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Hi Reedham gets busy after slack water at Yarmouth never found it full at Oulton broad or Norwich Yacht Station John

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22 hours ago, Wyndham said:

So what is the perceived forum wisdom for mooring up during the busy times? Get there early (what time?) or just take a chance and be prepared to mudweight somewhere?

A lot depends on where you would prefer to moor. If you'd like to be close to a pub/restaurant, then either book a mooring (if possible) or probably the only other option is to get there early. I'm not one for pub moorings, as the 'race for a space' isn't for me.

During high season, you have the advantage of long hours of daylight, it makes sense to me, to take advantage of that. An early(ish) start, will give you some nice relaxing cruising, while the rivers and broads are still quiet. We often arrive at our destination just as people are leaving, in the late morning and moorings are easy to find. You can then spend the middle of the day, going for a walk, exploring, or doing whatever you want to do...

If we come back to the boat in the late afternoon, we'll often move off again early evening. The rivers are quiet again, because a lot of people will have already moored for the night. The only downside to this, is you have to be fairly flexible about where you want to moor for the night. It might be a quiet 'wild mooring' or perhaps in a boatyard, maybe even 'mudweight' on a broad. It certainly helps to know the places where a mooring might be found and just take the opportunity, when it arises...

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21 minutes ago, kingfisher666 said:

A lot depends on where you would prefer to moor. If you'd like to be close to a pub/restaurant, then either book a mooring (if possible) or probably the only other option is to get there early. I'm not one for pub moorings, as the 'race for a space' isn't for me.

That's a very good point Andrew. We tend to moor near a pub at lunchtime if we want to eat off the boat, and then move on to somewhere quieter for our overnight spot. We find that a much more relaxing way to do it. There are some great places to eat around the Broads but we prefer not to be near roads or anywhere noisy overnight.

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We’re up tomorrow, hiring from Pacific as we did last year, we haven’t had a problem this time of year

We normally moor 11ish for lunch and  4ish for dinner; pub based obviously. ?I’ve now cursed it but having the dinghy means I can get to the Malsters even if I have to mud weight!

However, that’ll mean having to row Lottie for early morning ‘constitutional’ although I have packed puppy pads although not needed for 3months, just in case!

if it gets too busy north, we’ll just go back south!

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Some good advice so far. I'd also add be brave with wild moorings. Theres some popular wild spots on the Ant but there still tends to be a bit of grassy bank free somewhere. The Bure above Acle also has a few wild spots. 

Some public moorings never fill up like Hoveton Viaduct, Salhouse Spit and Acle Bridge if youre prepared to use rhond anchors at the top end.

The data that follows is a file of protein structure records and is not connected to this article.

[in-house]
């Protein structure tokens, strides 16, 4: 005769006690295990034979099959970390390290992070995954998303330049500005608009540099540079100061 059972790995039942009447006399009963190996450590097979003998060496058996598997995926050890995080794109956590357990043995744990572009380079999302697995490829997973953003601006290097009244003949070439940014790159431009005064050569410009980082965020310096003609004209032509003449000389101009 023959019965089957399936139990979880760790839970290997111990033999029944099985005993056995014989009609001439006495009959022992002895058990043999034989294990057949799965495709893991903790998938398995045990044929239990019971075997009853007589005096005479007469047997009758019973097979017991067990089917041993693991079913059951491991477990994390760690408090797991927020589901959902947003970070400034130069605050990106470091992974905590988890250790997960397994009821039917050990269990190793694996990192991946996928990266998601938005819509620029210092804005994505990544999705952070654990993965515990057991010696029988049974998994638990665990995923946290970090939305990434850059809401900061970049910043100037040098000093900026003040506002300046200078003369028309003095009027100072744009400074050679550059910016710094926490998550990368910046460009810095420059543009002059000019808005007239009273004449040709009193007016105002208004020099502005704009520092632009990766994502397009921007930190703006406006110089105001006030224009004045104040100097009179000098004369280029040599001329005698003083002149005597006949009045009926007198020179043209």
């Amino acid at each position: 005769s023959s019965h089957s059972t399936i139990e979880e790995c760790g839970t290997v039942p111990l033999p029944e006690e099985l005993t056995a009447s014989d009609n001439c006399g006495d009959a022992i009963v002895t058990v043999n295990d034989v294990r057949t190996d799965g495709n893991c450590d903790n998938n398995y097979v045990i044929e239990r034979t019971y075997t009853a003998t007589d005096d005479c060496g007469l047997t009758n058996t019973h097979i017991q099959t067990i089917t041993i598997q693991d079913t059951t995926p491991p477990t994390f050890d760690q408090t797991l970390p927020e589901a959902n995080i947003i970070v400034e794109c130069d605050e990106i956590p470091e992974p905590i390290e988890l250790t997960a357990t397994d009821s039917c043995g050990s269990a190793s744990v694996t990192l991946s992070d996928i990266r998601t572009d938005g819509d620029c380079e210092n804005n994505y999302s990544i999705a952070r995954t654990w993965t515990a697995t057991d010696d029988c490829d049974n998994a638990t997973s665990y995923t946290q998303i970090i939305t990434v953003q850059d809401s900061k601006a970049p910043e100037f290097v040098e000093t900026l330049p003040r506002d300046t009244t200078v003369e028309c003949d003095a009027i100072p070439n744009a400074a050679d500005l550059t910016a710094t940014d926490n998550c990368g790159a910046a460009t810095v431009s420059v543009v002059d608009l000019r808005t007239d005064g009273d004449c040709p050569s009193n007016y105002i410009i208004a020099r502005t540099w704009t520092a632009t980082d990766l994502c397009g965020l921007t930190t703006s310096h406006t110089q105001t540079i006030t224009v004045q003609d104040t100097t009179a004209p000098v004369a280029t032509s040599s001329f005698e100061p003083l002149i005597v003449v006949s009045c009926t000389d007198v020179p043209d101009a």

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Thanks everyone for all your replies, I've had a grump on this week so been keeping out of things.

You've all pretty much said what I thought, book it or get there early, otherwise take a chance and be prepared to drop a plug somewhere.

Thanks all.

 

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I used to do the " cruise to lunchtime pub, have beer & lunch, then cruise to evening pub, have beer & dinner." now days I do it a bit differently. "Cruise to lunchtime pub for beer & lunch then cruise to pub free spot for dinner and drink on board". It works for me.

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On all of our three previous visits with our own boat at this time of year and in the school holidays we must have been really lucky as we have always managed to moor exactly where we have aimed for each day and usually in prime mooring spots. But then again our boat is quite small so we can usually nip into the small gaps that people tend to leave between boats.

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On 24/06/2018 at 18:42, Jayfire said:

I could expand on what it's full off but :default_gbxhmm:

:default_biggrin:

Lots of nice people like us,if you disagree we will duff you up:default_smiley-taunt014:

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Being able to ask people to please would you mind moving up a bit helps. We once arrived at Rockland St Mary two seasons ago with three boats only moored on the RHS with about 8 feet between each of them. I asked if they would mind moving up and we then proceeded to get another three boats in. Same thing applies at Ranworth and Womack staithes although not always. One thing I would say about Womack Staithe is wait about a bit as people do tend to leave there after lunchtime to go somewhere more quiet. It's also a perfect mudweighting opportunity as it's calm and sheltered and has gorgeous sunsets, dinghy required for pub of course.

 

Salhouse spit is a good one if you want to find some shade on a hot day. 

 

M

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Let's just hope the Germans don't find out about the Broads, otherwise we will start to find towels on the mooring posts! :default_biggrin: